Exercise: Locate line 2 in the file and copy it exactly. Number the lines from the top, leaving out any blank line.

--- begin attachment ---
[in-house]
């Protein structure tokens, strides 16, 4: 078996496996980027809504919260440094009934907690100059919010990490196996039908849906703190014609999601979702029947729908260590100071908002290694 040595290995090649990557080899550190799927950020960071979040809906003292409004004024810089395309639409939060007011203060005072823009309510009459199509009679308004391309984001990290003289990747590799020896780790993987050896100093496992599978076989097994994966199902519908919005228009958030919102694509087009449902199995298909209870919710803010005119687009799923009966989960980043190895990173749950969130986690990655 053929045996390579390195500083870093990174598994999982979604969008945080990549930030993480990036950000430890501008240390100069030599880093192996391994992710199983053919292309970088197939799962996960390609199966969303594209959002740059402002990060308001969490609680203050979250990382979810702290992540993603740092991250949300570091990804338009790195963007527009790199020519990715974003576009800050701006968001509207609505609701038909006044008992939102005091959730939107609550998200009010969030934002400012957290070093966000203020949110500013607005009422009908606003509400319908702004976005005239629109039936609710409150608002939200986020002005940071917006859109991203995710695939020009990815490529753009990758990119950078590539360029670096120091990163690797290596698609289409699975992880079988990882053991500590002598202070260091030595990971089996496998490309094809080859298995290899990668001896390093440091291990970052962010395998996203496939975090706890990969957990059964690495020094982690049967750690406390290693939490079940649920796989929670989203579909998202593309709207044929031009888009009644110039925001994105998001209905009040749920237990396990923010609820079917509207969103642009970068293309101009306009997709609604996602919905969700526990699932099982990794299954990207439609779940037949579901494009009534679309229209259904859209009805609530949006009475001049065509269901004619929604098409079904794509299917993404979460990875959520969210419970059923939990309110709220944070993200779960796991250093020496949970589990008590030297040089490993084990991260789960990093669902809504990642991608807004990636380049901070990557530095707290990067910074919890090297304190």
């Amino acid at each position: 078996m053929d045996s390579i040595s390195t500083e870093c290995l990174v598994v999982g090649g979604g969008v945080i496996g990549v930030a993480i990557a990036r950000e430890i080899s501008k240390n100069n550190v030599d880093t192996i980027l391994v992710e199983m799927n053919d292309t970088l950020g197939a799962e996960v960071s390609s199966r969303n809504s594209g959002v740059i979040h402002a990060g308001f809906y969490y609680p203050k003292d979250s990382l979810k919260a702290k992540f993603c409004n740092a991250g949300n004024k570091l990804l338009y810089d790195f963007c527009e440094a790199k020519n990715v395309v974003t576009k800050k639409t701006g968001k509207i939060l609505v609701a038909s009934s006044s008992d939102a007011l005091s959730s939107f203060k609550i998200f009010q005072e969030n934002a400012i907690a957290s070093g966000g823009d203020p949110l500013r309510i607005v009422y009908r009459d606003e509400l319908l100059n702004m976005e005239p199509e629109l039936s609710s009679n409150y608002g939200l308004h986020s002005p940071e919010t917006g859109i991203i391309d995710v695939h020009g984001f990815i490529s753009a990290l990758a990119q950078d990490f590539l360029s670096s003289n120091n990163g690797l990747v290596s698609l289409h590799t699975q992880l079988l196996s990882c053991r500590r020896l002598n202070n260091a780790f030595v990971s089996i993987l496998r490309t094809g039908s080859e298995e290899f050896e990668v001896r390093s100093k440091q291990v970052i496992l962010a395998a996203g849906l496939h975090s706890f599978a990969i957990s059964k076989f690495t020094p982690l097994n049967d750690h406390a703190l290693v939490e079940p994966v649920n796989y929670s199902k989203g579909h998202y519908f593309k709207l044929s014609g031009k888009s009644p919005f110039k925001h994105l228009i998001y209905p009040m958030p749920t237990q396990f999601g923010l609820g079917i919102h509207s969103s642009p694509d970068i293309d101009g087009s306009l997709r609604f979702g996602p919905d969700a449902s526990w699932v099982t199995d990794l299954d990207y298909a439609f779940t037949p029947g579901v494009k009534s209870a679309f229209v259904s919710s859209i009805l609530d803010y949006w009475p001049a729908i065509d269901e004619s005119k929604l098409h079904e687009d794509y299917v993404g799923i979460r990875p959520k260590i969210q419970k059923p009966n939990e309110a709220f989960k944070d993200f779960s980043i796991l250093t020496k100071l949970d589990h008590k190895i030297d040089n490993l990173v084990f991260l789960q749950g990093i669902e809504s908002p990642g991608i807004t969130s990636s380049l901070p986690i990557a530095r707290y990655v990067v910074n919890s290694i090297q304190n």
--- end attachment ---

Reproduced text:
């Protein structure tokens, strides 16, 4: 078996496996980027809504919260440094009934907690100059919010990490196996039908849906703190014609999601979702029947729908260590100071908002290694 040595290995090649990557080899550190799927950020960071979040809906003292409004004024810089395309639409939060007011203060005072823009309510009459199509009679308004391309984001990290003289990747590799020896780790993987050896100093496992599978076989097994994966199902519908919005228009958030919102694509087009449902199995298909209870919710803010005119687009799923009966989960980043190895990173749950969130986690990655 053929045996390579390195500083870093990174598994999982979604969008945080990549930030993480990036950000430890501008240390100069030599880093192996391994992710199983053919292309970088197939799962996960390609199966969303594209959002740059402002990060308001969490609680203050979250990382979810702290992540993603740092991250949300570091990804338009790195963007527009790199020519990715974003576009800050701006968001509207609505609701038909006044008992939102005091959730939107609550998200009010969030934002400012957290070093966000203020949110500013607005009422009908606003509400319908702004976005005239629109039936609710409150608002939200986020002005940071917006859109991203995710695939020009990815490529753009990758990119950078590539360029670096120091990163690797290596698609289409699975992880079988990882053991500590002598202070260091030595990971089996496998490309094809080859298995290899990668001896390093440091291990970052962010395998996203496939975090706890990969957990059964690495020094982690049967750690406390290693939490079940649920796989929670989203579909998202593309709207044929031009888009009644110039925001994105998001209905009040749920237990396990923010609820079917509207969103642009970068293309101009306009997709609604996602919905969700526990699932099982990794299954990207439609779940037949579901494009009534679309229209259904859209009805609530949006009475001049065509269901004619929604098409079904794509299917993404979460990875959520969210419970059923939990309110709220944070993200779960796991250093020496949970589990008590030297040089490993084990991260789960990093669902809504990642991608807004990636380049901070990557530095707290990067910074919890090297304190």